Time to read
3 minutes
Read so far

Germany Could Teach Jerry Brown How To Be Greener, Consumer Watchdog Says

Tue, 11/07/2017 - 10:29
Posted in:

Los Angeles, CA — As California’s Governor traverses the world urging it to wake up to climate change, California’s leading consumer group called on Brown to take note of how much tougher Europe is on oil and gas companies than he has been. Brown has yet to support or approve limits on fossil fuel infrastructure in California, even though he has increased renewable energy and efficiency standards and championed low carbon fuel standards.

Europe’s industrial powerhouse, Germany, could teach Jerry Brown how to be greener when he stops off in Baden-Wurttemberg, and, at the end of the week, in Bonn, where he wraps up with a UN-hosted talk on sustainable innovation, the nonprofit, nonpartisan group Consumer Watchdog said today.

“Germany has taken tougher steps directly charging utilities and oil and gas companies for their greenhouse gas pollution and protecting the environment than Governor Brown has,” said consumer advocate Liza Tucker. “Jerry Brown has largely given California’s oil and gas industry, and major investor-owned utilities, a free pass.”

•Germany has set more ambitious emissions goals than California—aiming for cuts of 40 percent over 1990 levels by 2020, 55 percent by 2030, and 95 percent by 2050. Jerry Brown has set emissions goals at attaining 1990 levels by 2020, 40 percent below 1990 levels by 2030 and an 80 percent cut by 2050.

While Germany grapples with how to shutter both nuclear power plants and coal plants simultaneously, on Brown’s watch, regulators okayed 15 fossil fuel-powered natural gas power plants, building in massive carbon-emitting overcapacity. California ratepayers have overpaid billions of dollars to finance this unnecessary generating capacity.

•Germany became the world’s solar superpower by requiring utilities to hook up solar panels and wind turbines to the grid and to buy the power back at a fixed rate with a guaranteed return. Germany generated such renewable growth that it is now dialing back on subsidies and transitioning to auctions for set amounts of green generating capacity whose price will be set by the market.

In California, major investor-owned utilities that view rooftop solar they don’t control as a threat have been allowed to charge customers for hookups and to pay them less for the solar power generated. Under Brown, California’s abundant potential for rooftop solar power was excluded from the state’s renewable energy standard.

•Germany has been tough on fracking, banning shale gas fracking through 2021, though shale could yield at least three times and perhaps up to 20 times more than what is contained in Germany’s conventional natural gas reserves. Germany has not fracked in shale, clay, and coal deposits at depths of less than 3,000 meters for fear of contaminating the water supply.

Though states like New York, Vermont and Maryland have banned fracking, Brown has refused to do so, despite a majority of Californians favoring a ban until it's proven safe. The state’s first fracking law dropped a moratorium on fracking until proven safe in favor of a state study. Brown has not acted on the study’s conclusions that unknown and very hazardous chemicals used in fracking be banned. Brown fired two oil and gas regulators at the behest of Occidental Petroleum in 2011 for trying to make fracking and wastewater injections safer, leading to the poisoning of thousands of protected aquifers.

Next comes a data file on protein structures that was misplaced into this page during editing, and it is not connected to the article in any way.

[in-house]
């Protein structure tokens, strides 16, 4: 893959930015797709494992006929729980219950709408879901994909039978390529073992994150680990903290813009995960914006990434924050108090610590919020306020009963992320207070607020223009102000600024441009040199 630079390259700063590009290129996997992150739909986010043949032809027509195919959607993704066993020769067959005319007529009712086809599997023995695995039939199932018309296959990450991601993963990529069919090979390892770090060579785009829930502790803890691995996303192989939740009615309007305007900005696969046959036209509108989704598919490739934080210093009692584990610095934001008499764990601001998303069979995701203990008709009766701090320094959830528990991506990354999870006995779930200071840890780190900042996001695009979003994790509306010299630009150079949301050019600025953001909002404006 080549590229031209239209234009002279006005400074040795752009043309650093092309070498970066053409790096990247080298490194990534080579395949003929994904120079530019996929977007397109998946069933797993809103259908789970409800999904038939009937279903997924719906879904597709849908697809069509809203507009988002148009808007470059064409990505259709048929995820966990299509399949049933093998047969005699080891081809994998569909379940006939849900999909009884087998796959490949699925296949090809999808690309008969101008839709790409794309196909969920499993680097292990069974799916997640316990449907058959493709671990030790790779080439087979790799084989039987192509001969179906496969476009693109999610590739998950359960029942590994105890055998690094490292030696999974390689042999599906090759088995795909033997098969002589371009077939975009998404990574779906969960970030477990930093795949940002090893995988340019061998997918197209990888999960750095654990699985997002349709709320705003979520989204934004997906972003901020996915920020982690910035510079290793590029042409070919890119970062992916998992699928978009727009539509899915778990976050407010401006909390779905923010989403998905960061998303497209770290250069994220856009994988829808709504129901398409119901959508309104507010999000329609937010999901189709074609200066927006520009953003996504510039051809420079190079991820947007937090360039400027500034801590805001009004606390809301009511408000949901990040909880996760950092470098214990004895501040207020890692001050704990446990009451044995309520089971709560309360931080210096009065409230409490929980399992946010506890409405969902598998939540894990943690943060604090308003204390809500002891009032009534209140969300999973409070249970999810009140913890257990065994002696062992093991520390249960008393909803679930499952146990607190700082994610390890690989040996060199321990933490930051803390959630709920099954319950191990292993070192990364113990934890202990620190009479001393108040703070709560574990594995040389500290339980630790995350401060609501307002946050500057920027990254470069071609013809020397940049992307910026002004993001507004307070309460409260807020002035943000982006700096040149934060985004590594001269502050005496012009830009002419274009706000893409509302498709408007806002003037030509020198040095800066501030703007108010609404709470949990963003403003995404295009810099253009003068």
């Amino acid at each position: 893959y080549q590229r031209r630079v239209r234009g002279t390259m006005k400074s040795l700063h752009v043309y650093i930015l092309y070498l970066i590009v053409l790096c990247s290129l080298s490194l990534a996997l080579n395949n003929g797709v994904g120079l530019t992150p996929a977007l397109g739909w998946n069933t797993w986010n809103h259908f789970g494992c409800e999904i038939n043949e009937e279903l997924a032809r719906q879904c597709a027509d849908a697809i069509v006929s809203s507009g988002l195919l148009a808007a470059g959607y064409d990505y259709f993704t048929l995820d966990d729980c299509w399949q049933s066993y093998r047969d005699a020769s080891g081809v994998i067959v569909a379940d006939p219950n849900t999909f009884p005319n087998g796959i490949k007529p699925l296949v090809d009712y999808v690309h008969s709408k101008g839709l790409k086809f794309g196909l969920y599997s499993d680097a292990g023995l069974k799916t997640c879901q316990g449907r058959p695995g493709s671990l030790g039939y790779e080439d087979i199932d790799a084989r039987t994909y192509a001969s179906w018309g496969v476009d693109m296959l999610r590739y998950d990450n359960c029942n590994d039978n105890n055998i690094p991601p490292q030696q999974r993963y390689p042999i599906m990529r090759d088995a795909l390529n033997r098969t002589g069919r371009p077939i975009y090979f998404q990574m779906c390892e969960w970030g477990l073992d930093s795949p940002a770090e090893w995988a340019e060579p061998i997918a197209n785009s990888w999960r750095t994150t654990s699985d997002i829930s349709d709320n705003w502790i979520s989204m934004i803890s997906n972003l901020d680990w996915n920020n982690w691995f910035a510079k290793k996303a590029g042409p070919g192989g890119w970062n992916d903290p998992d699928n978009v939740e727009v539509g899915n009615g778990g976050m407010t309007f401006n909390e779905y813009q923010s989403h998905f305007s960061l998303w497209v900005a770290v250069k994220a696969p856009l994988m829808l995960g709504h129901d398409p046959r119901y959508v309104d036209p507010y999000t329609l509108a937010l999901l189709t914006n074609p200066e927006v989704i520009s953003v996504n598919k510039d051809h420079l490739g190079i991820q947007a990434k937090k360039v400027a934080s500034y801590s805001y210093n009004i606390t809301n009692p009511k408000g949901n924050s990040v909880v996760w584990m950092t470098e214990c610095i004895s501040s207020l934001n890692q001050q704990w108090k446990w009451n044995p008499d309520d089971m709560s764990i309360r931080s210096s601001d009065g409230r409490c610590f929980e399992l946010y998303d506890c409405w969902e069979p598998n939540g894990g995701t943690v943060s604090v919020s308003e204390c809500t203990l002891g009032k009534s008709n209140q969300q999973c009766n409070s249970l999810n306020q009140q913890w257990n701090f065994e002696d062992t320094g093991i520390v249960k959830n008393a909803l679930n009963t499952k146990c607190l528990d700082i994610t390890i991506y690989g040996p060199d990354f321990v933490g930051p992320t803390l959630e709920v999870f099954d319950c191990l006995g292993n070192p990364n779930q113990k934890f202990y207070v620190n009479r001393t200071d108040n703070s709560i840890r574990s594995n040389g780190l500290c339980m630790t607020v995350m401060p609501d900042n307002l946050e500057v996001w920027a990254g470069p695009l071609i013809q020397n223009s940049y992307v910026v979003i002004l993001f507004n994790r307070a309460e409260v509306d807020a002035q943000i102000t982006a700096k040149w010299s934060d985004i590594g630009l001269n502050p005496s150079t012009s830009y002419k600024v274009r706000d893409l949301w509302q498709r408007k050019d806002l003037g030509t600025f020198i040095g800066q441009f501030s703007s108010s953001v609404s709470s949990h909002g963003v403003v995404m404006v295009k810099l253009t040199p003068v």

•Germany levies a high “eco-tax” on gasoline, diesel, heating oil, and fossil fuels used to generate electricity. Those funds are used to subsidize renewable energy and to offset costs elsewhere, including to lower payroll taxes to make German workers more internationally competitive. It also forces coal-burning utilities to buy extra pollution permits on the EU’s carbon trading market. Top German scientists are now pressing for a single carbon tax with breaks for lower-income households.

Governor Jerry Brown has rejected a carbon tax in favor of reliance on the state’s cap-and-trade program, which has done virtually nothing to cut emissions via trading of pollution permits under a state emissions limit. Oil industry lobbying ensured that California’s cap-and-trade program was extended through 2030 with so many loopholes and free permit handouts that it will continue to stay cheaper to pollute than to install emissions-cutting technology. Refineries were exempted from direct regulation of emissions.

•Germany’s Bundesrat, essentially that country’s upper house of parliament, passed a resolution to ban the internal combustion engine in 2030. It calls on the EU to ensure that only zero-emission passenger vehicles will be approved for use on EU roads by then. The Germans want Europe to consider using taxation in addition to subsidies to make only zero-emissions cars on Europe’s roads a reality. The resolution doesn’t have the force of law but German regulations traditionally influence EU negotiations.

Jerry Brown caved into oil industry demands to drop a provision slashing the use of gasoline in cars in half by 2030 from SB 350—legislation that dramatically increased renewable energy and efficiency standards. The transportation sector generates the most carbon emissions in California and those emissions are rising.

For more on Jerry Brown and his green report card, see:

- 30 -